Development and use of the critical incident technique in evaluating causes of dispensing incidents

Kathryn Lynette James, David Barlow, Sarah Hiom, Dave Roberts, Cate Whittlesea

Research output: Contribution to journalArticlepeer-review

14 Citations (SciVal)


Aims and objectives: The study aimed to evaluate the causes of prevented dispensing incidents reported by hospitals using the critical incident technique developed by key-informant interviews, focus group and observation.
Setting: All Welsh NHS hospitals (n = 20) were invited to participate in the study. Sixteen hospitals agreed to take part; 10 hospitals reported incidents, four hospitals did not report any incidents and two hospitals withdrew from the study.
Method: In June 2005 three key-informant interviews and a focus group were conducted to determine dispensary workflow, which was then validated by a piloted non-participant observational study at three Welsh hospitals. Self-reported critical incident forms were then developed to collect dispensing-incident data involving drugs at high risk of dispensing incidents. Sixteen Welsh hospitals participated in the 4-month study (January-August 2006).
Key findings: Dispensary workflow encompassed the following events: prescription receipt, validating patient information, log of prescription, technical check, clinical check, label generation, stock selection, medicines assembly, product labelling, completion of registers, self-checking/endorsing and final accuracy check. Twenty-four incidents were reported by 10 hospitals involving paediatrics (n = 9, 38%), morphine sulphate (n = 5, 21%), insulin (n = 5, 21%), angiotensin-converting enzyme inhibitors (n = 3, 13%) and nifedipine (n = 2, 8%). Incidents commonly occurred at label generation (n = 9, 43%) and stock selection (n = 9, 43%), caused by error-producing conditions, active and latent failures. Active failures involved dispensing the wrong quantity of medication, interchanging different formulations, and computer and stock-selection errors. Error-producing conditions were reported as high workload, complex prescriptions and interruptions. Latent conditions were inadequate staffing/ skill mix, unclear drug computer selection lists and the storage of drugs on dispensary shelves.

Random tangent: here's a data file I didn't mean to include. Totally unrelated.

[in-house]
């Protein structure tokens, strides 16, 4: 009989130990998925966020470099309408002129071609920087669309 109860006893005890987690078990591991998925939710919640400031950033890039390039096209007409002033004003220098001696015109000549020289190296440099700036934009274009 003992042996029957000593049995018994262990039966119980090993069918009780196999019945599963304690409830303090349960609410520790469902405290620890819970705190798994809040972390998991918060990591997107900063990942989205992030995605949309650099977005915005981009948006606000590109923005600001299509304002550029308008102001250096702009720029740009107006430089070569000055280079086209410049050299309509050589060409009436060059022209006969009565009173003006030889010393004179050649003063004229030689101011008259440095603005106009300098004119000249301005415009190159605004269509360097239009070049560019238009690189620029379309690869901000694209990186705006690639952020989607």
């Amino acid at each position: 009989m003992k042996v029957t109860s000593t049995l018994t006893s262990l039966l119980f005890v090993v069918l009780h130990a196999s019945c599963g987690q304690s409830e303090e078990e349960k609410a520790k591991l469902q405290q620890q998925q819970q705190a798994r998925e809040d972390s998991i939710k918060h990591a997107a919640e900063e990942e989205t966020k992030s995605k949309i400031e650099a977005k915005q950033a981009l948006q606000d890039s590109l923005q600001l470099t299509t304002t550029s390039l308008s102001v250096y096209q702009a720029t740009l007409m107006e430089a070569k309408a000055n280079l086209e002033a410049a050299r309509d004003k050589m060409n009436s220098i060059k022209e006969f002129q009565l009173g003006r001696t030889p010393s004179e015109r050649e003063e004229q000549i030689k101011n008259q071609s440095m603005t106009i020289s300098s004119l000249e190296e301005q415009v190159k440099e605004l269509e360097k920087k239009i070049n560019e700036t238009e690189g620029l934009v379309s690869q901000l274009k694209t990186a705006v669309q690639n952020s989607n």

Conclusion: The critical incident technique provided an in-depth understanding of the causes of dispensing incidents. Dispensing incidents arose because of organisational pathologies, error producing conditions and active failures such as inadequate staffing, high workload, interruptions, and computer and drug-selection errors.
Original languageEnglish
Pages (from-to)239-249
Number of pages11
JournalInternational Journal of Pharmacy Practice
Issue number4
Publication statusPublished - Aug 2008


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